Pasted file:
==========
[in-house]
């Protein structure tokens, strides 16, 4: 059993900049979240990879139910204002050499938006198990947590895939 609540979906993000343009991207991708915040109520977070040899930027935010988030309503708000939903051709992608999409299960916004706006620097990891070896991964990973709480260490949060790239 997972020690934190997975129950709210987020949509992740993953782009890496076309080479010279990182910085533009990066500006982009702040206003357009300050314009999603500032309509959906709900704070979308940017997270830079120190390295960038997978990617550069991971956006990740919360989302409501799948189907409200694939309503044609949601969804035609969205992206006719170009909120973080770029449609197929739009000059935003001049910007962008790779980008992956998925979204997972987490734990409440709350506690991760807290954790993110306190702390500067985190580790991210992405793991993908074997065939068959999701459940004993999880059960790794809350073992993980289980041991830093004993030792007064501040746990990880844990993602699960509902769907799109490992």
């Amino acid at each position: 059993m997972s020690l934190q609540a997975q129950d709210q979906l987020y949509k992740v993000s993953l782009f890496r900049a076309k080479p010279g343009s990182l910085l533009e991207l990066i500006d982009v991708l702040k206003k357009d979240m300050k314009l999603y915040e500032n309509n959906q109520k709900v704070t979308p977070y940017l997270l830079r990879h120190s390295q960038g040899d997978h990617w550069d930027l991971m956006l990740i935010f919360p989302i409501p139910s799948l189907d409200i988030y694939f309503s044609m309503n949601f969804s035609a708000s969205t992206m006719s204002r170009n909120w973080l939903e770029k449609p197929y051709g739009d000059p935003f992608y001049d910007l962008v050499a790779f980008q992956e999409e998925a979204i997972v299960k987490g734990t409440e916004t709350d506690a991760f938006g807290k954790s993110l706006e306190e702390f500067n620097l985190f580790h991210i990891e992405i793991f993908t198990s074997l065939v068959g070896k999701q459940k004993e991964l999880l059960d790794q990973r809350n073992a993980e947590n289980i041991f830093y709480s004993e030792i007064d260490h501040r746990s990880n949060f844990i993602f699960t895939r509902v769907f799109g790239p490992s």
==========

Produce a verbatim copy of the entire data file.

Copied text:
[in-house]
């Protein structure tokens, strides 16, 4: 059993900049979240990879139910204002050499938006198990947590895939 609540979906993000343009991207991708915040109520977070040899930027935010988030309503708000939903051709992608999409299960916004706006620097990891070896991964990973709480260490949060790239 997972020690934190997975129950709210987020949509992740993953782009890496076309080479010279990182910085533009990066500006982009702040206003357009300050314009999603500032309509959906709900704070979308940017997270830079120190390295960038997978990617550069991971956006990740919360989302409501799948189907409200694939309503044609949601969804035609969205992206006719170009909120973080770029449609197929739009000059935003001049910007962008790779980008992956998925979204997972987490734990409440709350506690991760807290954790993110306190702390500067985190580790991210992405793991993908074997065939068959999701459940004993999880059960790794809350073992993980289980041991830093004993030792007064501040746990990880844990993602699960509902769907799109490992």
């Amino acid at each position: 059993m997972s020690l934190q609540a997975q129950d709210q979906l987020y949509k992740v993000s993953l782009f890496r900049a076309k080479p010279g343009s990182l910085l533009e991207l990066i500006d982009v991708l702040k206003k357009d979240m300050k314009l999603y915040e500032n309509n959906q109520k709900v704070t979308p977070y940017l997270l830079r990879h120190s390295q960038g040899d997978h990617w550069d930027l991971m956006l990740i935010f919360p989302i409501p139910s799948l189907d409200i988030y694939f309503s044609m309503n949601f969804s035609a708000s969205t992206m006719s204002r170009n909120w973080l939903e770029k449609p197929y051709g739009d000059p935003f992608y001049d910007l962008v050499a790779f980008q992956e999409e998925a979204i997972v299960k987490g734990t409440e916004t709350d506690a991760f938006g807290k954790s993110l706006e306190e702390f500067n620097l985190f580790h991210i990891e992405i793991f993908t198990s074997l065939v068959g070896k999701q459940k004993e991964l999880l059960d790794q990973r809350n073992a993980e947590n289980i041991f830093y709480s004993e030792i007064d260490h501040r746990s990880n949060f844990i993602f699960t895939r509902v769907f799109g790239p490992s």